Vascular diseases of the cerebral circulation represent a complex and diverse spectrum of pathology. Within the cerebrovascular field, there have been numerous recent advances in patient diagnosis, evaluation, imaging analysis, medical therapies, microsurgical treatments, and minimally invasive therapeutic modalities. These improvements have been driven by research developments from in vitro, in vivo, translational, and clinical studies. We review and add to the primary literature concerning this special issue.

Stroke is a major cause of morbidity and mortality. Although intravenous tissue plasminogen activator has been a validated medical therapy in patients with acute ischemic stroke, there are many patients who fail to meet the defined time window for treatment. Neuroprotective agents for acute stroke could provide a major therapeutic advantage for many patients. In this issue, H.-K. Liew et al. demonstrate that “Granulocyte-Colony Stimulating Factor Increases Cerebral Blood Flow via a NO Surge Mediated by Akt/eNOS Pathway to Reduce Ischemic Injury.” Further studies are indicated to better define potential alternative medical therapies in acute ischemic stroke patients. Although earlier randomized clinical trials (RCTs) challenged the use of endovascular therapy in acute cerebrovascular occlusion [13], refinements in patient selection and three recent RCTs have validated the benefit of endovascular mechanical thrombectomy, preferably with retrievable stents (i.e., stentrievers), in patients with large vessel occlusion [4, 5]. Limitations of prior RCTs of endovascular stroke intervention included the use of earlier generation thrombectomy devices. In this issue, O. Ozdemir et al. provide us with “Predictors of a Good Outcome after Endovascular Stroke Treatment with Stent Retrievers”.

Long-term follow-up in the International Study of Unruptured Intracranial Aneurysms (ISUIA) [6] and the International Subarachnoid Hemorrhage Aneurysm Trial (ISAT) has validated both microsurgical clipping and endovascular coiling in the treatment of ruptured and unruptured aneurysms [7]. As these outcomes are based on patients who were primarily treated during the 1990s, they may be based on antiquated means of patient evaluation and treatment. Recently, there have been many advances in medical therapies, imaging, microsurgical treatment, and endovascular therapies for cerebral aneurysms [8]. In the current issue, N. Ajiboye et al. provide us with an update on “Unruptured Cerebral Aneurysms: Evaluation and Management.” Cerebral vasospasm continues to be a leading cause of morbidity and mortality following aneurysm rupture. Recent RCTs have not provided us with further therapeutic strategies [9]. Perhaps refinements in patient evaluation and selection will improve patient outcomes. S. H. Sheen et al. provide a protocol on “Intravenous Flat-Detector Computed Tomography Angiography for Symptomatic Cerebral Vasospasm following Aneurysmal Subarachnoid Hemorrhage.” These new imaging modalities may yield a less invasive means for the evaluation and treatment of patients with aneurysmal subarachnoid hemorrhage.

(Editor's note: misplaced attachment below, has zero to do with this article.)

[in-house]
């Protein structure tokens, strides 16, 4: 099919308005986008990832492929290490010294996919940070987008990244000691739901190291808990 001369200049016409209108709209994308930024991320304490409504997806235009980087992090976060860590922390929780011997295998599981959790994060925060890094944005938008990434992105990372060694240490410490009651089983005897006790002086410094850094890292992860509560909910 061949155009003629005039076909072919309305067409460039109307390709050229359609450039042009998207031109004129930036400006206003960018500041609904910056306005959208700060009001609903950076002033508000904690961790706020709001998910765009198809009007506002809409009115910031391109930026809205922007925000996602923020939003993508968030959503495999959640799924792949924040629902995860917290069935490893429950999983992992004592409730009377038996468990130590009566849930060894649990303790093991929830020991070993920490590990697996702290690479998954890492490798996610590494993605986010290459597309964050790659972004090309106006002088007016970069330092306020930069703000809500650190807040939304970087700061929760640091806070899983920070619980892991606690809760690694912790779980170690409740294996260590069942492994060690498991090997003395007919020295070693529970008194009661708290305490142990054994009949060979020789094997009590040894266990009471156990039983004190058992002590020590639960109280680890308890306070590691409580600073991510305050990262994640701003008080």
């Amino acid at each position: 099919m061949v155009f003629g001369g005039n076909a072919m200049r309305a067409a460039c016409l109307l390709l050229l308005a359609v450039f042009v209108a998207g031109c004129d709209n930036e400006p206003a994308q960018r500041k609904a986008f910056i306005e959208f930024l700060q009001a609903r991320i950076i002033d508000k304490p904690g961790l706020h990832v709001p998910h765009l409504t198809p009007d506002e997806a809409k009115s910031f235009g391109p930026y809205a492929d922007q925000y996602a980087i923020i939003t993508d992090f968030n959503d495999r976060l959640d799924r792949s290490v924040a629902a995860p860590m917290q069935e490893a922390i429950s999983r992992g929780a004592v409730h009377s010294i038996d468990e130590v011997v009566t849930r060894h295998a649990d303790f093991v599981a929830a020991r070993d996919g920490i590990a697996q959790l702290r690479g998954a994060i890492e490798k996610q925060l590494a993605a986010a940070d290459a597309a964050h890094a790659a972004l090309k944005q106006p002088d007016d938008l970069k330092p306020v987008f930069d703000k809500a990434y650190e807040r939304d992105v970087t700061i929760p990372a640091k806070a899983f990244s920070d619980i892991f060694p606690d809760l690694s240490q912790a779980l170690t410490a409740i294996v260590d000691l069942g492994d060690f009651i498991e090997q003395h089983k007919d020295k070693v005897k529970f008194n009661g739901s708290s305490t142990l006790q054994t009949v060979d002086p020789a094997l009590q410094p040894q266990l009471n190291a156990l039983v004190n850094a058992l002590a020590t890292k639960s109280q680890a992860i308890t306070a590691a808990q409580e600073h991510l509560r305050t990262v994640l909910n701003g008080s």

Recent RCTs and prospective cohort studies have challenged current management strategies for unruptured cerebral arteriovenous malformations (AVMs), but these analyses have not been without limitations [10, 11]. When indicated, current AVM interventions include microsurgery, radiosurgery, and embolization. These therapeutic options are also often used individually or as part of a multimodality approach. In this issue N. Ajiboye et al. provide us with an update through “Cerebral Arteriovenous Malformations: Evaluation and Management.” Additionally, S. Peschillo et al. provide us with a review on treatment options in “Brain AVMs: An Endovascular, Surgical, and Radiosurgical Update.”

Neurovascular diseases are a heterogeneous group of disorders that are often associated with poor clinical outcomes. S. Tabuchi provides us with a review on “Auditory Dysfunction in Patients with Cerebrovascular Disease” and A. Y. Lu et al. provide us with an assessment of “Hemifacial Spasm and Neurovascular Compression.” Although the majority of neurovascular diseases are primarily arterial pathologies, cerebral venous diseases may also incur significant morbidity. To round out this issue, we provide an update and review of “Endovascular Treatment of Venous Sinus Stenosis in Idiopathic Intracranial Hypertension: Complications, Neurological Outcomes, and Radiographic Results.” Although cerebrospinal fluid diversion has been a mainstay of treatment in patients with idiopathic intracranial hypertension (IIH) refractory to medical therapy, recent advances in endovascular therapies have provided an effective alternative treatment option. Specifically, venous sinus stenting has been shown to provide durable neurological improvement in IIH patients with venous sinus stenosis and a significant physiologic pressure gradient. Further studies regarding associated complications, neurological outcomes, and radiographic results are necessary.

Improvements in clinical evaluation, imaging, and treatment will lead to better outcomes in patients with neurovascular disease. Although there continue to be many advances in neurovascular disease, these options must be carefully assessed and compared to existing modalities to ascertain the best practices for our patients. Within this compilation of studies, we hope to elucidate areas of uncertainty, recent developments, and clinical necessity.

Robert M. Starke
Stephen J. Monteith
Andrew M. Southerland
R. Webster Crowley
Nohra Chalouhi
Dale Ding
David M. Hasan
Aaron S. Dumont